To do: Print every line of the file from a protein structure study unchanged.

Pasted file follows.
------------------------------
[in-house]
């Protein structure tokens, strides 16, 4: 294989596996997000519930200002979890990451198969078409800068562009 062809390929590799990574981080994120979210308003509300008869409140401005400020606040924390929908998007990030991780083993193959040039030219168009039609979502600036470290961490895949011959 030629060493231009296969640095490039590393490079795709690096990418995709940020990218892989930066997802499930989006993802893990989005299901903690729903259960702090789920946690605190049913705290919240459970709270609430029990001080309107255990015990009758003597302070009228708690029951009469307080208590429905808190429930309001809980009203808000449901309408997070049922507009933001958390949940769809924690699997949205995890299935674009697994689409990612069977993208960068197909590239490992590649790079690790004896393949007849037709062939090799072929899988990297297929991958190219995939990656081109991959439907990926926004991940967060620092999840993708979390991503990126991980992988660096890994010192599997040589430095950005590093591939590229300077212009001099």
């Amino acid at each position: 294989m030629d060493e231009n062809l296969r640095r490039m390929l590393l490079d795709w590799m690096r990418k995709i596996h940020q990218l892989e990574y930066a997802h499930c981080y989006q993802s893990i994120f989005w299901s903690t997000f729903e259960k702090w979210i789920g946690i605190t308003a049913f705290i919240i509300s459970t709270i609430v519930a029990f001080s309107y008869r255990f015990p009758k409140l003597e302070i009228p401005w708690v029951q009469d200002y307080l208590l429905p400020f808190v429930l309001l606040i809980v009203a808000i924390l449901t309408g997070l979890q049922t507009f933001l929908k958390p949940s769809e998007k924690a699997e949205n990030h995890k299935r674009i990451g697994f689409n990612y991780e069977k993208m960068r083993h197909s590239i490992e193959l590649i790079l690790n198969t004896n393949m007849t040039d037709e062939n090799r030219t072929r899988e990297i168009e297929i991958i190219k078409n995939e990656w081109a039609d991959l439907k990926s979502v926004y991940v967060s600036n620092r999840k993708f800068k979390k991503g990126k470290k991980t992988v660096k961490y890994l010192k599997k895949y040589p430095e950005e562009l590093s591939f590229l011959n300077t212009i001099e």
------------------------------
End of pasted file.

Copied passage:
[in-house]
């Protein structure tokens, strides 16, 4: 294989596996997000519930200002979890990451198969078409800068562009 062809390929590799990574981080994120979210308003509300008869409140401005400020606040924390929908998007990030991780083993193959040039030219168009039609979502600036470290961490895949011959 030629060493231009296969640095490039590393490079795709690096990418995709940020990218892989930066997802499930989006993802893990989005299901903690729903259960702090789920946690605190049913705290919240459970709270609430029990001080309107255990015990009758003597302070009228708690029951009469307080208590429905808190429930309001809980009203808000449901309408997070049922507009933001958390949940769809924690699997949205995890299935674009697994689409990612069977993208960068197909590239490992590649790079690790004896393949007849037709062939090799072929899988990297297929991958190219995939990656081109991959439907990926926004991940967060620092999840993708979390991503990126991980992988660096890994010192599997040589430095950005590093591939590229300077212009001099």
């Amino acid at each position: 294989m030629d060493e231009n062809l296969r640095r490039m390929l590393l490079d795709w590799m690096r990418k995709i596996h940020q990218l892989e990574y930066a997802h499930c981080y989006q993802s893990i994120f989005w299901s903690t997000f729903e259960k702090w979210i789920g946690i605190t308003a049913f705290i919240i509300s459970t709270i609430v519930a029990f001080s309107y008869r255990f015990p009758k409140l003597e302070i009228p401005w708690v029951q009469d200002y307080l208590l429905p400020f808190v429930l309001l606040i809980v009203a808000i924390l449901t309408g997070l979890q049922t507009f933001l929908k958390p949940s769809e998007k924690a699997e949205n990030h995890k299935r674009i990451g697994f689409n990612y991780e069977k993208m960068r083993h197909s590239i490992e193959l590649i790079l690790n198969t004896n393949m007849t040039d037709e062939n090799r030219t072929r899988e990297i168009e297929i991958i190219k078409n995939e990656w081109a039609d991959l439907k990926s979502v926004y991940v967060s600036n620092r999840k993708f800068k979390k991503g990126k470290k991980t992988v660096k961490y890994l010192k599997k895949y040589p430095e950005e562009l590093s591939f590229l011959n300077t212009i001099e």